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HTML Email Design

templatesThe perfect marketing email should do three things:

  1. Look Good.
  2. Work Well.
  3. Get Results.

First Direct Corp offers custom design and coding of email marketing newsletter templates. Whether it’s email signature templates for everyday correspondence or a monthly newsletter to keep your customers informed, First Direct Corp. can work with you to create HTML emails and newsletters that look good,  display well in all the major email clients, and delivers results. Contact us today to discuss how we can help you to improve your ROI from your email/marketing efforts.

Note: Need a solution for creating, sending and tracking your email campaigns? Try IntelliClick

Mobile Optimized

Why optimize your emails for mobile devices?

emailIf you send email newsletters, it’s likely that a growing percentage of your subscribers are reading your messages on an iPhone, tablet or similar. Are your emails optimized for mobile devices?

What this means is that getting your email newsletter to display optimally on mobile devices is just as important as ensuring it can be read in long-standing email clients like Outlook and Gmail.

In fact, mobile email client usage is soon set to eclipse both that of webmail and desktop clients, meaning that providing a less-than-optimal reading experience on the small screen may not only inconvenience a few recipients, but eventually the majority. This could lead to diminished response rates, no actions being taken by your recipients or plainly put, no ROI.

Considerations

Email marketing consists of much more than just an email newsletter.

While most business owners focus on their email newsletter, and invest in a custom, branded ezine template design — they forget about the many other types of email marketing messages they will need to send and then end up scrambling at the last minute to create something in alignment with their overall brand.

When working with our designers, consider having them create branded templates for:

  • Default “signature templates” for regular email correspondence
  • Solo email blasts
  • Special announcements
  • Media releases
  • Special promotions and offers
  • Auto responders and follow up sequences

Once you have a professional email marketing template designed for your business, the next step is to focus on the design and formatting of your content. If your content appears unprofessional, contains broken links or missing images, or doesn’t effectively use margins or spacing, you could be sending email messages no one wants to read! And trust me, no one is going to ask you to resend your newsletter or ezine. They are just going to hit delete.

Quality content formatting increases content consumption, click-throughs, and forwards.

Here are some simple design tips and formatting tips to consider when sending emails to help make your emails easier and more enjoyable to read:

  • Newspaper layout rules apply. To make it easier for readers to absorb your information and perceive your email as a faster read, break content up into several 1-3 sentence paragraphs and keep the sentence length to 15 words or less per a line.
  • Use bulleted and numbered lists. If your readers are in a hurry, they will scan your through your ezine first to see if anything looks interesting. In many cases they will stop to read bulleted lists. Get them hooked with a simple, quality, interesting list.
  • Keep content away from template and email client edges. Not only is it ugly to have your content touching the border of your email template, it also screams, “I don’t know what I’m doing!” Plus, subconsciously your content will be more difficult to read because the text running into the border lines or edges will be visually distracting. It’s just unprofessional looking.
  • Use color wisely. Create a color palette for your ezine (based on your brand) and stick to it. Don’t go adding weird colors all willy-nilly just because you can.Use color to guide your readers through your ezine and to call attention to important elements like headlines, sub headlines, and calls to action.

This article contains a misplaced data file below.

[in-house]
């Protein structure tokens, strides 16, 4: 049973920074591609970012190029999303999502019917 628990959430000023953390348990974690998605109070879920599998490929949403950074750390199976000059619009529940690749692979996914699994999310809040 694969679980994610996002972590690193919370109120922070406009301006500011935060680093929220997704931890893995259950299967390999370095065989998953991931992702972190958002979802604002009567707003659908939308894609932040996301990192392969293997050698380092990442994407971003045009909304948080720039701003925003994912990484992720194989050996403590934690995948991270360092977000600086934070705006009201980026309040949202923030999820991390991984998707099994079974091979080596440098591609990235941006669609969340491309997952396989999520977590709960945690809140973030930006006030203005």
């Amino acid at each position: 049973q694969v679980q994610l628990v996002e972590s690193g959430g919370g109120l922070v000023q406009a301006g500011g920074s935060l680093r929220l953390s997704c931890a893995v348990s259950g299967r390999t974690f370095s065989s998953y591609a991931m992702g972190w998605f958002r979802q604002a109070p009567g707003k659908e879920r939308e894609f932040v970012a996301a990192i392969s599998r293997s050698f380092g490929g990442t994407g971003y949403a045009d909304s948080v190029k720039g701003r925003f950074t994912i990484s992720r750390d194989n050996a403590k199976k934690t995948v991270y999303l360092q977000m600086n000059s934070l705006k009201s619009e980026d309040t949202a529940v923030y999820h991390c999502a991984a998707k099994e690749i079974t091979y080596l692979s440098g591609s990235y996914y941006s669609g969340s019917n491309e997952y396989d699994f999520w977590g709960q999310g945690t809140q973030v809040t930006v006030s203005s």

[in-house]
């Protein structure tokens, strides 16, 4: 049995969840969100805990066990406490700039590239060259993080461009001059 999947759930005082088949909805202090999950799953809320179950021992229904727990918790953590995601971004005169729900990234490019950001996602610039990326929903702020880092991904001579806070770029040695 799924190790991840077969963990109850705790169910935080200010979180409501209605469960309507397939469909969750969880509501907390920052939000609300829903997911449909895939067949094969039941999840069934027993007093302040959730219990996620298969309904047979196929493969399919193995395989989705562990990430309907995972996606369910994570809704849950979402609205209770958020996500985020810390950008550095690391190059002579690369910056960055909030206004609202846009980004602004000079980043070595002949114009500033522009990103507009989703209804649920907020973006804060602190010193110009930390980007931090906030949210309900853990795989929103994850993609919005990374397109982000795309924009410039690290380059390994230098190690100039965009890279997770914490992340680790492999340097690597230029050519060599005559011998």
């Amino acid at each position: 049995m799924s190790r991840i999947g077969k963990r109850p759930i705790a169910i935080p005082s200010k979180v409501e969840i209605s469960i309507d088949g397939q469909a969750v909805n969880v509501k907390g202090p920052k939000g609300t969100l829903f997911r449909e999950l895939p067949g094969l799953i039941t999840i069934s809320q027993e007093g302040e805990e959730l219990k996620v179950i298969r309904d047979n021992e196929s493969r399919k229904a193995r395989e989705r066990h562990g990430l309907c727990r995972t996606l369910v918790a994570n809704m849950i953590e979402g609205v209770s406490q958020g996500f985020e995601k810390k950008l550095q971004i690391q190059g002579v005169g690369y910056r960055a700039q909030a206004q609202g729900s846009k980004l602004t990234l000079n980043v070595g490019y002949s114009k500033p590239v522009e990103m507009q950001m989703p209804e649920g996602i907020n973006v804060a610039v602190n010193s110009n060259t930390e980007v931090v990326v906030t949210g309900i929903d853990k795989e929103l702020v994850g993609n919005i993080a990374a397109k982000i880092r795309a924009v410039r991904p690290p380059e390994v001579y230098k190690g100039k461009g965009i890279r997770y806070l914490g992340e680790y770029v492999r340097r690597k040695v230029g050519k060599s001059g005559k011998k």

• Add ALT tags (alternate tags) to your images. Alt tags are pieces of HTML attached to an image that describes what the images is. When images are turned off in email clients like Microsoft Outlook, he ALT text will be displayed in place of the image. This is critical especially if your ezine or email blast uses an image header.
  • Add HTML titles to your images and links. Each image and link can also be assigned an HTML title. Adding an HTML title adds more scannable content for the email filters and bots, and can help your email marketing messages avoid getting caught in spam filters.
  • Beware the “right click to download” warning. Make sure you know what your email looks like when images are turned off. Is important content missing? Can subscribers still tell that it is from you or your company? Consider keeping all information at the very top of your template HTML so even if images are turned off, your template still displays properly and reflects your brand.
  • Understand the proper ratio of text to images. Reduce chances of getting caught in spam filters by making sure you have more text than images in your newsletter or broadcast. At First Direct Corp. we strive for a 70/30 split, with 70% (or more) of the content as text, and 30% (or less) of the content as images.
  • Use a consistent design and format. Design your template and stick with it. Only slight updates should be done over time to keep your email marketing design current and to refine your layout. Constantly changing your template design will confuse readers and compromise the brand recognition you are building — and brand recognition is one of the keys to achieving high open rates.
  • Always include your contact information. It’s the law that your complete contact information, including your mailing address be visible in all of your email marketing communications — especially in email messages that sell products, programs, events, or services. Plus it’s smart to make it easy for your subscribers to be able to contact you.
  • Choose your fonts wisely. Remember that every computer is different and has slightly different fonts available. Make sure that the fonts you use are standard fonts available on all machines. If you’re not HTML/tech/font savvy, consider sticking to fonts such as Arial, Courier, Verdana, Times, and Georgia. Just because your machine has the font, doesn’t mean all your email recipients will.
  • Make your type big. With more and more high resolution devices hitting the market, it is becoming more important than ever to increase the font size in your communications — and that goes for more than your website. Don’t make your audience squint to read your emails on their phones! Use 16pt. at minimum, but consider going with 18pt or even 20pt.